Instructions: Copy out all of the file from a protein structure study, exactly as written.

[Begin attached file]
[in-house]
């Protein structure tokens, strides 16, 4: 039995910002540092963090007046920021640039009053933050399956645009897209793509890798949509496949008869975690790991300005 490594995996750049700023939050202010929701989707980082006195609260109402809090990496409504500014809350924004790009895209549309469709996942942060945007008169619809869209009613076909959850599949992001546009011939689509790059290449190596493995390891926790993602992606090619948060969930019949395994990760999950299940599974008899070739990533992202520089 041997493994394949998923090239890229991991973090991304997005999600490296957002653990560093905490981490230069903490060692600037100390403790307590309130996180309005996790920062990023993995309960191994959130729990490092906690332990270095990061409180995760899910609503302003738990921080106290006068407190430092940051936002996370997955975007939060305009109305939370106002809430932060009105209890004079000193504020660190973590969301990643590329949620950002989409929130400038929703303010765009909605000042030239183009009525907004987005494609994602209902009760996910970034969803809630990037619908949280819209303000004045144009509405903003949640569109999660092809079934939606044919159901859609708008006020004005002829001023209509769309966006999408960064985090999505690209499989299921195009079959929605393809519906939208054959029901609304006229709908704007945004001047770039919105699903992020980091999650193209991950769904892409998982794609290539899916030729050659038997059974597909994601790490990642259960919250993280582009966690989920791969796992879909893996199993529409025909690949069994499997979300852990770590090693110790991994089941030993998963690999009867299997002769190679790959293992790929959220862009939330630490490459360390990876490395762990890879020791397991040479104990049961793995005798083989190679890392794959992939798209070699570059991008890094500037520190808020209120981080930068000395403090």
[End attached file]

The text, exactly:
[in-house]
């Protein structure tokens, strides 16, 4: 039995910002540092963090007046920021640039009053933050399956645009897209793509890798949509496949008869975690790991300005 490594995996750049700023939050202010929701989707980082006195609260109402809090990496409504500014809350924004790009895209549309469709996942942060945007008169619809869209009613076909959850599949992001546009011939689509790059290449190596493995390891926790993602992606090619948060969930019949395994990760999950299940599974008899070739990533992202520089 041997493994394949998923090239890229991991973090991304997005999600490296957002653990560093905490981490230069903490060692600037100390403790307590309130996180309005996790920062990023993995309960191994959130729990490092906690332990270095990061409180995760899910609503302003738990921080106290006068407190430092940051936002996370997955975007939060305009109305939370106002809430932060009105209890004079000193504020660190973590969301990643590329949620950002989409929130400038929703303010765009909605000042030239183009009525907004987005494609994602209902009760996910970034969803809630990037619908949280819209303000004045144009509405903003949640569109999660092809079934939606044919159901859609708008006020004005002829001023209509769309966006999408960064985090999505690209499989299921195009079959929605393809519906939208054959029901609304006229709908704007945004001047770039919105699903992020980091999650193209991950769904892409998982794609290539899916030729050659038997059974597909994601790490990642259960919250993280582009966690989920791969796992879909893996199993529409025909690949069994499997979300852990770590090693110790991994089941030993998963690999009867299997002769190679790959293992790929959220862009939330630490490459360390990876490395762990890879020791397991040479104990049961793995005798083989190679890392794959992939798209070699570059991008890094500037520190808020209120981080930068000395403090």